Mahmoud Abbas has accepted the resignation of Prime Minister Rami Hamdallah, who quit after two weeks. The Palestinian president appointed the academic earlier this month in an apparent move to consolidate power.
On Sunday, Abbas formally accepted the resignation of his newly installed prime minister, Rami Hamdallah - after he had served just over two weeks on the job. At a meeting with the president on Friday, the prime minister had withdrawn his resignation, tendered Thursday, but by Sunday morning, Abbas had decided he would let Hamdallah go.
"The president accepted the resignation of the prime minister and designated him to head an interim government," said Nabil Abu Rdaineh, a spokesman for Abbas.
Hamdallah held a second round of talks with Abbas on Saturday to resolve the differences that had caused him to resign last week. The prime minister resigned on Thursday after only two weeks in office, complaining of infringement on this authority as prime minister, mainly by his two deputies, former advisors to Abbas.
Contrary to earlier expectations that the meeting would lead to a resolution of the issues that prompted Hamdallah's resignation, nothing conclusive came out of Saturday's meetings - though the saga's conclusion did come on Sunday.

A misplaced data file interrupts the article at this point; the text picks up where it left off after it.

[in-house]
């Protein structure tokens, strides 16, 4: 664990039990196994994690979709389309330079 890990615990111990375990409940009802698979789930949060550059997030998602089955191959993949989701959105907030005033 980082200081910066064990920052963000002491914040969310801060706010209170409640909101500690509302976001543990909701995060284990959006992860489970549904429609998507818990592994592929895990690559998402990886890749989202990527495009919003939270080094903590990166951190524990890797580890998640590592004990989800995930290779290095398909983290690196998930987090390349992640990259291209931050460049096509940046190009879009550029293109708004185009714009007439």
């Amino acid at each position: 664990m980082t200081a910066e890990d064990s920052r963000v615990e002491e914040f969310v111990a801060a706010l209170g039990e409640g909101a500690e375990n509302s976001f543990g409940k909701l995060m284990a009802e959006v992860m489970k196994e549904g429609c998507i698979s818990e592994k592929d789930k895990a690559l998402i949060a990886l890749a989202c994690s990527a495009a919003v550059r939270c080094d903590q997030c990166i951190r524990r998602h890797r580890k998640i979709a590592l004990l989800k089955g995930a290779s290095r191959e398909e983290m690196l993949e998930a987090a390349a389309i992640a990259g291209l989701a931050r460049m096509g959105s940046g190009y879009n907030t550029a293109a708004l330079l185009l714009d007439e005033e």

Abbas had previously asked his prime minister to reconsider his decision to step down. The president initially met with Hamdallah on Friday, a day after the prime minister had submitted his resignation because he felt his deputy was overstepping his authority. Abbas had asked Hamdallah to decide by Saturday if he was serious about resigning.
mkg/jr (Reuters, AFP, dpa, AP)
UEFA president Michel Platini has said he will not challenge FIFA president Sepp Blatter for the football world body's top position. However, Platini did call on Blatter to step down when his term ends in 2015.
Fresh from scoring the fastest Bundesliga goal in history, Bayer Leverkusen needed barely a minute against visitors Copenhagen. A 4-0 cruise books a lucrative ticket to the Champions League for the Pharmaceuticals.